A lineage of lamps that each consist of a box with a curve. Three box orientations create desk, table and wall lamps.


Cherry Wood

Cherry has a rich pinkish red color that compliments warm colored papers. Some lamps use laminated veneer and others use hardwood. The veneer is steam bent while the thicker hardwood requires a method called 'Extreme Wood Bending' to create tight curves.

Washi Paper

A Washi paper called Okawara has subtle and warm natural colors that balance with cherry wood and white walls. Both handmade and machine made Okawara papers are used. Okawara Paper is made of kozo fibers and sulfite.


LED strips are used in all lamps. LED's are a long lasting, energy-efficient lighting method that can last up to 50,000 hours - 42 times longer than incandescent bulbs and 13 times longer than halogen bulbs. They allow the boxes to be evenly lit.


Polished acrylic boxes, often used in museum display cases, provide the structure and shape of the box and prevent the paper from ripping or tearing. Paper is attached directly to the outside. Polished edges ensure even transparency throughout.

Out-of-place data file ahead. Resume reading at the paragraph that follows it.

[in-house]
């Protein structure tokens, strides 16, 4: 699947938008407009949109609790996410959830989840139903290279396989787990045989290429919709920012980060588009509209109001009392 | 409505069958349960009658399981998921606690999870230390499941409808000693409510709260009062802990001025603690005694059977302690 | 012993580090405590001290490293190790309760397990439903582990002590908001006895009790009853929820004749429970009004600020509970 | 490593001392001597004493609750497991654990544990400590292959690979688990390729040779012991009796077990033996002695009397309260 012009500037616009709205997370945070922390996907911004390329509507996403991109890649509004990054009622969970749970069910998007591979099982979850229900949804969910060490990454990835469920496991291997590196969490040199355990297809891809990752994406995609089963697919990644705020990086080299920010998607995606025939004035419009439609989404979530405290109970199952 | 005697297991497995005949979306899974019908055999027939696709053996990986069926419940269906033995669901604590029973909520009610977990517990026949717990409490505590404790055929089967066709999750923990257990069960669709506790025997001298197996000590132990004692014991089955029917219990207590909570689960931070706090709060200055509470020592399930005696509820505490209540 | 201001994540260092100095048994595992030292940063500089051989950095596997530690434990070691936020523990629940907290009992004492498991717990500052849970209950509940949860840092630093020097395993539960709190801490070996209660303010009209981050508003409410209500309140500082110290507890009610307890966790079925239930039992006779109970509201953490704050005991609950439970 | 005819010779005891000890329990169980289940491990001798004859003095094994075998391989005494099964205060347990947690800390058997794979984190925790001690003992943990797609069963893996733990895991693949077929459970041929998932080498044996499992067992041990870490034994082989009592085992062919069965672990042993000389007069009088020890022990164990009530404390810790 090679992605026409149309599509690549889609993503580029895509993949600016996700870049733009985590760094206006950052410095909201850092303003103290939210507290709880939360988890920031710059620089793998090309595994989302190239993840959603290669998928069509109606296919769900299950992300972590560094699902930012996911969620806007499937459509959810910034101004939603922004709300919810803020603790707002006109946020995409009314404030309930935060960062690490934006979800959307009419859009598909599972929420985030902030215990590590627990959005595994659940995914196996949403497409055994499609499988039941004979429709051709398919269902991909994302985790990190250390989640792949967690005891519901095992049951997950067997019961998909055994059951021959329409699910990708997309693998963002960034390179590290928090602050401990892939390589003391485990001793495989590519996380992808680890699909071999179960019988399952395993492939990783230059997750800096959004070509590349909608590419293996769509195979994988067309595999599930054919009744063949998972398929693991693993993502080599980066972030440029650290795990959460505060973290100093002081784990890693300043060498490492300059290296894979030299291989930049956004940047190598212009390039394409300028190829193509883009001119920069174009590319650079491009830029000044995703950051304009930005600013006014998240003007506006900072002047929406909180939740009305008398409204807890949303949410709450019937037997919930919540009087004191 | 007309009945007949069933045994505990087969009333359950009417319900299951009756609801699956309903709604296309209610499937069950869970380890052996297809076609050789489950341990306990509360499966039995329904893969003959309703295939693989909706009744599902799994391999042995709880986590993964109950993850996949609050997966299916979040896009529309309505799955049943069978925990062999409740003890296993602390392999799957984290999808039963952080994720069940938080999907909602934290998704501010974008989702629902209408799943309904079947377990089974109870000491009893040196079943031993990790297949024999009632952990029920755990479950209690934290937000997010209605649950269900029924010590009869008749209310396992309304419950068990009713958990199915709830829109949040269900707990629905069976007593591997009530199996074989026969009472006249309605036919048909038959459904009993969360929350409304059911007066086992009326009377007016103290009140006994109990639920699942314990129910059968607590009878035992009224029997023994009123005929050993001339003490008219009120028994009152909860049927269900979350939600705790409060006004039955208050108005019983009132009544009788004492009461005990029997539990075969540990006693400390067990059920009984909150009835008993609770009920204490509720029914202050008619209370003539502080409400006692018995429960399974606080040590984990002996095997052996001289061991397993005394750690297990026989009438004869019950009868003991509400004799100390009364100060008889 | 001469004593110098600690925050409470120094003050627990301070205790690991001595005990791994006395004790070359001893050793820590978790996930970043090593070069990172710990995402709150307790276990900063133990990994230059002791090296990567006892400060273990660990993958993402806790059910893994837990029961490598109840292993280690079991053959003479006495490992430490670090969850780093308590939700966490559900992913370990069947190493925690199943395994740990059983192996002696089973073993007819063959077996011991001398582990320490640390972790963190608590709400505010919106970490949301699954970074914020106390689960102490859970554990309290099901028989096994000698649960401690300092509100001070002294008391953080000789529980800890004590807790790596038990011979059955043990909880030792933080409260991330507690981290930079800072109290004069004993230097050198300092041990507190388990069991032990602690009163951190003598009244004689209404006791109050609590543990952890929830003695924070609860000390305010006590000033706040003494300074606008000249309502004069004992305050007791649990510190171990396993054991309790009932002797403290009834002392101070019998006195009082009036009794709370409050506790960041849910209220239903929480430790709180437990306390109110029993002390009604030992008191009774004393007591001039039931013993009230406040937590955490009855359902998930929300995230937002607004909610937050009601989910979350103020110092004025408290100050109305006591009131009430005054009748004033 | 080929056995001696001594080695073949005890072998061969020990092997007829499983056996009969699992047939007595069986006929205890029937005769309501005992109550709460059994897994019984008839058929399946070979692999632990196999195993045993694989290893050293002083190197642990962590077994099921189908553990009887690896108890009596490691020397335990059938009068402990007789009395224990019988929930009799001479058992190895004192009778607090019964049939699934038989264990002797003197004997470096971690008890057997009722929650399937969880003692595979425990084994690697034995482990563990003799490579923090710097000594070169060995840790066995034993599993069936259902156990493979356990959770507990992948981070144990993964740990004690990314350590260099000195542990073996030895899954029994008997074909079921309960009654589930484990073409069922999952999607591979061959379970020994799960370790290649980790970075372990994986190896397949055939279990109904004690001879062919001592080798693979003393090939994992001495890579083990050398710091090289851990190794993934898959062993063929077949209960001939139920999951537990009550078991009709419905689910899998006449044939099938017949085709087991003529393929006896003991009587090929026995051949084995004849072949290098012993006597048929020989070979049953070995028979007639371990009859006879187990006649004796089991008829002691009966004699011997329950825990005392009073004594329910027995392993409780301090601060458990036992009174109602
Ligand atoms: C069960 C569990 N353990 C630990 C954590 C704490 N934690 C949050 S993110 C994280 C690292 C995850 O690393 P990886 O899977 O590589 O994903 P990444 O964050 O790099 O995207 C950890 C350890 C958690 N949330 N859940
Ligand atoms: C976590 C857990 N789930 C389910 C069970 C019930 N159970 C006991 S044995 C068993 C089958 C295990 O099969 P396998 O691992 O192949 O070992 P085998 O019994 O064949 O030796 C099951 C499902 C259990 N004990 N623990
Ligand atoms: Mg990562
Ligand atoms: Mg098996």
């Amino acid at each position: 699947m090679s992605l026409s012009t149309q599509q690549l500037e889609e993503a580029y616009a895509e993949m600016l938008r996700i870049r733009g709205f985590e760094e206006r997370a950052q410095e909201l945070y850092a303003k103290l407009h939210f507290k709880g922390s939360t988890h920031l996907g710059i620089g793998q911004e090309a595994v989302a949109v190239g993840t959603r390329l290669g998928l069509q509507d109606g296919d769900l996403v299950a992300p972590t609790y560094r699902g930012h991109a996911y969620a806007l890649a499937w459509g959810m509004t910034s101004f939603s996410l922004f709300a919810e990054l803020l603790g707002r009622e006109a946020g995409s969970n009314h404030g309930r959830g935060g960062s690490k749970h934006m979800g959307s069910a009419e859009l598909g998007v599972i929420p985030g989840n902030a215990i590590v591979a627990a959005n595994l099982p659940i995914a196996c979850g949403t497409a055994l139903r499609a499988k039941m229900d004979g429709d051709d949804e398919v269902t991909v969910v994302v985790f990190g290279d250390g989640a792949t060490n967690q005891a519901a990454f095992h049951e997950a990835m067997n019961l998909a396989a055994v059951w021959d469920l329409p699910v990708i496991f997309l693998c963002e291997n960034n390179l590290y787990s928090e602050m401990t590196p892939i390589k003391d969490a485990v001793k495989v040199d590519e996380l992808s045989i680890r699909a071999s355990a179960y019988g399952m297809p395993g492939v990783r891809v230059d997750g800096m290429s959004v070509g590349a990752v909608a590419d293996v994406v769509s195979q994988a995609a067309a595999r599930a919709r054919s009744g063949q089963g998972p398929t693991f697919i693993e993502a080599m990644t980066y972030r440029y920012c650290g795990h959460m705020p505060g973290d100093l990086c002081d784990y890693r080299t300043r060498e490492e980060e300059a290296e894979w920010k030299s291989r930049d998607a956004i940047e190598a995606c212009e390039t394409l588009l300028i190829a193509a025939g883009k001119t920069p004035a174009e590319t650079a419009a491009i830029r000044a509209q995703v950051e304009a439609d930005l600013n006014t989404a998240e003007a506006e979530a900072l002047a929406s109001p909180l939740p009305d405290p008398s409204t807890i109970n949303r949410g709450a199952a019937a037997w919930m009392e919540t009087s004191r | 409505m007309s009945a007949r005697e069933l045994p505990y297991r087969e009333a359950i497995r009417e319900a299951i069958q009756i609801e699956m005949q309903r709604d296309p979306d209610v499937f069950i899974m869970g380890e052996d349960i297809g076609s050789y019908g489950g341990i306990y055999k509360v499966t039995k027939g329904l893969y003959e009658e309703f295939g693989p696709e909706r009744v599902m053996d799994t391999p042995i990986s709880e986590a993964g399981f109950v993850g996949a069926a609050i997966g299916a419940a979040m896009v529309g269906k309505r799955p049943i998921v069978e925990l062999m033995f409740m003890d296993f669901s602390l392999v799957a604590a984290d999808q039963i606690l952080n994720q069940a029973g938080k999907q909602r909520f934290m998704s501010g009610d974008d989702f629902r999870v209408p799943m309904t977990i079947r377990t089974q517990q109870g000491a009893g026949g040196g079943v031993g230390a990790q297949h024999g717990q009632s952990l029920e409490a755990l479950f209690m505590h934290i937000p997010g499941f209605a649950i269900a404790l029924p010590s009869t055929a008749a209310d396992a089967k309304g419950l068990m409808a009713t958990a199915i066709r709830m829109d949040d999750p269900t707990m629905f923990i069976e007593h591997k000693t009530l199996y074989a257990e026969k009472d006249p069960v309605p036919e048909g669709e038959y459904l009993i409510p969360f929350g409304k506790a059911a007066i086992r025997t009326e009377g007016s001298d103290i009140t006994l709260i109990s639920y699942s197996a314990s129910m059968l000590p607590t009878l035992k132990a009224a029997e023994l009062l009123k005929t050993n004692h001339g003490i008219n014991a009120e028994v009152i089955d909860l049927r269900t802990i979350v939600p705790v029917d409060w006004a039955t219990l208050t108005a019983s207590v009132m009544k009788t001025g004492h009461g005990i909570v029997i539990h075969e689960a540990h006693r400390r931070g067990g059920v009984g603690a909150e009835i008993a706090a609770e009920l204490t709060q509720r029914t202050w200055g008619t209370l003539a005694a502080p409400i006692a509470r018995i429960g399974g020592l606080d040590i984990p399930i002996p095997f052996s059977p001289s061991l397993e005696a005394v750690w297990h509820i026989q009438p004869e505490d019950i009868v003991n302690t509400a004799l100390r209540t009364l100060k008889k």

My interest in lamps grew out of an admiration for mid-century and Japanese architecture. Buildings such as Lincon Center as well as the Museum of Modern Art Fort Worth pair stone, concrete and glass to create strikingly sculptural and glowing geometric forms. These lamps aspire to similar harmonies of open-closed and static-dynamic. For simplicity, all lamps are restricted to a box and curve(s). The box is the mass while the supporting curve provides the movement and energy. The material of the box is light and airy while the curve is solid. The box is static while the curve is dynamic. The form is geometric while the materials are warm and natural.

Joel Simon

Joel Simon currently lives in New York City. His other interests include figure sculpture, computational sculpture and evolutionary design.